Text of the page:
Talmon Marco, founder of the VoIP app Viber, was met at La Guardia airport this evening by a waiting posse of port authority cops. What did he do? Well, it's not quite as outrageous as Alec Baldwin getting in trouble for playing Words With Friends, but it's still a bit ridiculous.
Apparently, Marco had been using the GoGo in-flight wifi to make a call through his VoIP (Voice-over-Internet-Protocol) and free texting app Viber. A flight attend came over to ask that he end the call, claiming an FAA rule against VoIP use in the air; Marco knew full well that no such rule exists, and told her as much, but ended his called promptly.
The rule , in point of fact, is a preference of the airline, not the agency:
While passengers are welcome to access the web, U.S. airlines offering WiFi service block the use of inflight calling using Skype or similar applications. This is not an FAA restriction; they are simply responding to the overwhelming majority of their customers, who prefer silent communications to the public nature of Voice-over-Internet-Protocol (VoIP) calls.
Another flight attendent was called in, who claimed it was a rule not of the FAA but of the GoGo terms of service, and after he protested once more, he said Marco was being difficult and handed him an FAA brochure, and when Marco took a picture of it, the flight attendent said he was going to have the cops waiting for Marco at the gate.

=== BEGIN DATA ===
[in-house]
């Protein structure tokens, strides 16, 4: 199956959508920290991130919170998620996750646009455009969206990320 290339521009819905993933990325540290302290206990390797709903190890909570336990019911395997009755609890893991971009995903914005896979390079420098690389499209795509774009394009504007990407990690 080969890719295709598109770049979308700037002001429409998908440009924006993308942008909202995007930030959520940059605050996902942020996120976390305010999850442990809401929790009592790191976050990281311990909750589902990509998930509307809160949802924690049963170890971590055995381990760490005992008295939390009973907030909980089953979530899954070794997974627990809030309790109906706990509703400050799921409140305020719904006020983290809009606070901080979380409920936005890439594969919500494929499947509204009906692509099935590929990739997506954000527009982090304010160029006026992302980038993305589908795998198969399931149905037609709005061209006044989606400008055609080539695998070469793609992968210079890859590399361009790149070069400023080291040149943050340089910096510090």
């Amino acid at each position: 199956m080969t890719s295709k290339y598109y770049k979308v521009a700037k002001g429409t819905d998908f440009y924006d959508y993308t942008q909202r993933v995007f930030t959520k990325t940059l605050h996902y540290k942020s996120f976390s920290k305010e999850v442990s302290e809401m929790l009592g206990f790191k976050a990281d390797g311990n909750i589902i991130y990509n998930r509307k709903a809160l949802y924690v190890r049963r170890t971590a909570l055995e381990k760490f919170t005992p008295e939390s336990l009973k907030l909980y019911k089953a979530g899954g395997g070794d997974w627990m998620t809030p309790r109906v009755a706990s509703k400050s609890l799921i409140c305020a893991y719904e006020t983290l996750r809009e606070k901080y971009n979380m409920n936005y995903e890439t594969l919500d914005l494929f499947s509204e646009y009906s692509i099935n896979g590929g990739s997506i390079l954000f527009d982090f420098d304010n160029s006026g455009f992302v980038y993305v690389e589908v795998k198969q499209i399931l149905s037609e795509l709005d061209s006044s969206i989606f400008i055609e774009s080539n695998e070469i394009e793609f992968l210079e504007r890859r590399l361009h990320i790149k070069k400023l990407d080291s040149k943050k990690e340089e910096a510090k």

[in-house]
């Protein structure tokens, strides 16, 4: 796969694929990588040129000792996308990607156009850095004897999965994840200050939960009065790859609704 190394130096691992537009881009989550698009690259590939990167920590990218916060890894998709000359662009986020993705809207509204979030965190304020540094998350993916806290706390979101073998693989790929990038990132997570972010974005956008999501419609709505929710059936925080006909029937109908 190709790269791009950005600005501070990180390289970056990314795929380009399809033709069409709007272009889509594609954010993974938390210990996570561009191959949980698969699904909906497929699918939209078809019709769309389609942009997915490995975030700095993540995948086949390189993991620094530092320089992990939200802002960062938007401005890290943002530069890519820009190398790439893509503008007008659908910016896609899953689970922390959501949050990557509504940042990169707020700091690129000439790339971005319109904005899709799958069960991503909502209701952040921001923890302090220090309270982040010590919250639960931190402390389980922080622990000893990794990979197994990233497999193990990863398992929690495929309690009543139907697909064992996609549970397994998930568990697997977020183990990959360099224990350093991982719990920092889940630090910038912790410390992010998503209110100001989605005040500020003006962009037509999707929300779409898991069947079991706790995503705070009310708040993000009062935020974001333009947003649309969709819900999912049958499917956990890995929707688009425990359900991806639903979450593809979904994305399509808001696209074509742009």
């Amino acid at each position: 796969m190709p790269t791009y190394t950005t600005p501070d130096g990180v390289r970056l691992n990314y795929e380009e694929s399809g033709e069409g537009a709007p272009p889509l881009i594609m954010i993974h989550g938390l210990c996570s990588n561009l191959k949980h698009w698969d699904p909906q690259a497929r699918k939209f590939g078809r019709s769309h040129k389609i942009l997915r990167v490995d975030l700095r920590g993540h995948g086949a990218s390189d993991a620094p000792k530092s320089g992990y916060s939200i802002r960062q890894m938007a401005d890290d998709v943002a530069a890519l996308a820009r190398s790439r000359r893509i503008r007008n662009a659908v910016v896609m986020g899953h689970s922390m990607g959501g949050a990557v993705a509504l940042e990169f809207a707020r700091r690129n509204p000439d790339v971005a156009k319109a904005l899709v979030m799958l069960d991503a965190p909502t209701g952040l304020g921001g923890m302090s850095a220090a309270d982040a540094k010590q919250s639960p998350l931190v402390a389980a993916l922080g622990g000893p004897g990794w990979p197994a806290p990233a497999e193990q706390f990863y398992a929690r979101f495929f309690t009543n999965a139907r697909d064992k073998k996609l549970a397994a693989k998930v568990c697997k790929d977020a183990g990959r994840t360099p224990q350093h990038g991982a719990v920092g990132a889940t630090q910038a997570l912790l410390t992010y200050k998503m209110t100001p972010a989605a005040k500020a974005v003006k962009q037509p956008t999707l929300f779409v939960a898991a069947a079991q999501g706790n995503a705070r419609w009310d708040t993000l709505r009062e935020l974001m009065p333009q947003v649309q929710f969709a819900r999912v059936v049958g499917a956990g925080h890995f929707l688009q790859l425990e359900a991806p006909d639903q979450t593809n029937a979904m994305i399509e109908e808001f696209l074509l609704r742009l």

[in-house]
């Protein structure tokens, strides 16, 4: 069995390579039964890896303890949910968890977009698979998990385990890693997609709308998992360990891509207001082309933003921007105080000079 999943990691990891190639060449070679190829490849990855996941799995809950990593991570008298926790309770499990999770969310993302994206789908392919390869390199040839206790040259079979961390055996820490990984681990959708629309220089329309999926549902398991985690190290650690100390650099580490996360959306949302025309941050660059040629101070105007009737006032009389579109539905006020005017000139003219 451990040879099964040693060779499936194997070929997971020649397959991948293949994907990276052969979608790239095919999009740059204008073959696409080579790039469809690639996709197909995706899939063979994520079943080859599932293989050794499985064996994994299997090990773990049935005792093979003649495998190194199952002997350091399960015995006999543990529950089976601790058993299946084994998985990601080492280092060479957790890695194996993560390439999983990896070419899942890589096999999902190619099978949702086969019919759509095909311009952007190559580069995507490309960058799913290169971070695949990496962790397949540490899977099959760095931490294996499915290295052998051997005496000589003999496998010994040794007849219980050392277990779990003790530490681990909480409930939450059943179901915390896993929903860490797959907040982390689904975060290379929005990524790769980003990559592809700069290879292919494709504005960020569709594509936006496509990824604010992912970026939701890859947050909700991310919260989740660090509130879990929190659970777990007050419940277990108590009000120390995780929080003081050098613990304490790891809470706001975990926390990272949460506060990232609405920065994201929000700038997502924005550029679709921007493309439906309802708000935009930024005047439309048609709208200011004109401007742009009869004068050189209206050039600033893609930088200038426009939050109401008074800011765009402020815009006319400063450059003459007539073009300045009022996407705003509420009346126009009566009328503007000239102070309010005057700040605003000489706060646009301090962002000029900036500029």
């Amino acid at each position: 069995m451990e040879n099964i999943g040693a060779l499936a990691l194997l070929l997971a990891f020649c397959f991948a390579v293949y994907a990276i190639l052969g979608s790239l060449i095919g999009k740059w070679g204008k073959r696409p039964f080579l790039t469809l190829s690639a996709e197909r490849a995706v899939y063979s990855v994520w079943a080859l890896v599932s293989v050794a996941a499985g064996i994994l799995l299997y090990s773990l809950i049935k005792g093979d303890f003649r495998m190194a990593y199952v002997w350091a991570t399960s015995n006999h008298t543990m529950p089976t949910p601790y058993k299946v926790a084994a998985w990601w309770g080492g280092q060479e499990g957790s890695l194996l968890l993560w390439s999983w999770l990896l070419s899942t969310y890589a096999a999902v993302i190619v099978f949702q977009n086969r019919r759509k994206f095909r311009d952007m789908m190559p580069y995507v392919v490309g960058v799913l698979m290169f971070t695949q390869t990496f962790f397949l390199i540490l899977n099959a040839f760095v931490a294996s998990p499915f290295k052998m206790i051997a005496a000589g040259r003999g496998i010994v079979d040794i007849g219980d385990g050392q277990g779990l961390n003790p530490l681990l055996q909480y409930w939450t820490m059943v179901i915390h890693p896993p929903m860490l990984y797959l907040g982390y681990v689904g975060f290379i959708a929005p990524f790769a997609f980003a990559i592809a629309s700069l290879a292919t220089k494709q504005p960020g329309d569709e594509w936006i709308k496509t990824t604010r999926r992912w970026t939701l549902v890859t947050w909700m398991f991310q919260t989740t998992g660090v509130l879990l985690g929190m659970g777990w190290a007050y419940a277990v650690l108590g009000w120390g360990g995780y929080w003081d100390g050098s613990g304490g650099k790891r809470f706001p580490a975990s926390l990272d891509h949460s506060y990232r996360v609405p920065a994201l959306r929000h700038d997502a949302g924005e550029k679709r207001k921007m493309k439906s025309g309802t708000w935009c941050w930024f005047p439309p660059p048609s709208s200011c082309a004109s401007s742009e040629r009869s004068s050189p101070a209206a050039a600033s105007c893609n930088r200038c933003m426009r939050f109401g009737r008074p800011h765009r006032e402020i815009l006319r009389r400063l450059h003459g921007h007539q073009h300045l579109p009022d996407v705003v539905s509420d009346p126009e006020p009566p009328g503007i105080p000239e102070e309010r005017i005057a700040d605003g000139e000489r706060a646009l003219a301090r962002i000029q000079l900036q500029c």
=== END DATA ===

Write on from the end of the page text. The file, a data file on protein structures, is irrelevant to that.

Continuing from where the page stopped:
Jeez Louise! Considering that the VoIP rule—be it at the airline's discretion or the agency's—is in place not for flight safety but cabin quiet, this all seems a bit OTT.
In the end, the cops ultimately decided it wasn't such a big deal, and Marco went merrily on his way. [TheNextWeb]
UPDATE: Talmon Marco sent us this email at 5:39am EST, to "get the record straight."
Normally I would thank you for the coverage, but this is not what I expect to get coverage for...
Anyway, just to get the record straight:
1. I did turn off the phone right away. I didn't even say goodbye.
2. What irritated the flight crew was me questioning the legitimacy of their claim that this is banned by FAA, as they said it was a "flight safety issue". Remarkably, the more senior flight attended admitted that this is a "terms of service" violation.
3. Looks like it is indeed a terms of service violation (the Gogo terms of service), but to call the cops because of this?
4. I was not rude, I was not loud, I was not abusive, I was just trying to understand what's the source of this demand. It's a shame Delta personnel are so abusive.
And last, but not least, the company behind the Gogo service has announced a year ago... an Android phone designed for making phone calls on planes:
So is this all about how you use their bandwidth? (at ~20kbps, Viber consumes far less bandwidth than YouTube). Will they call the cops next for using YouTube?
Anyway.. back to work..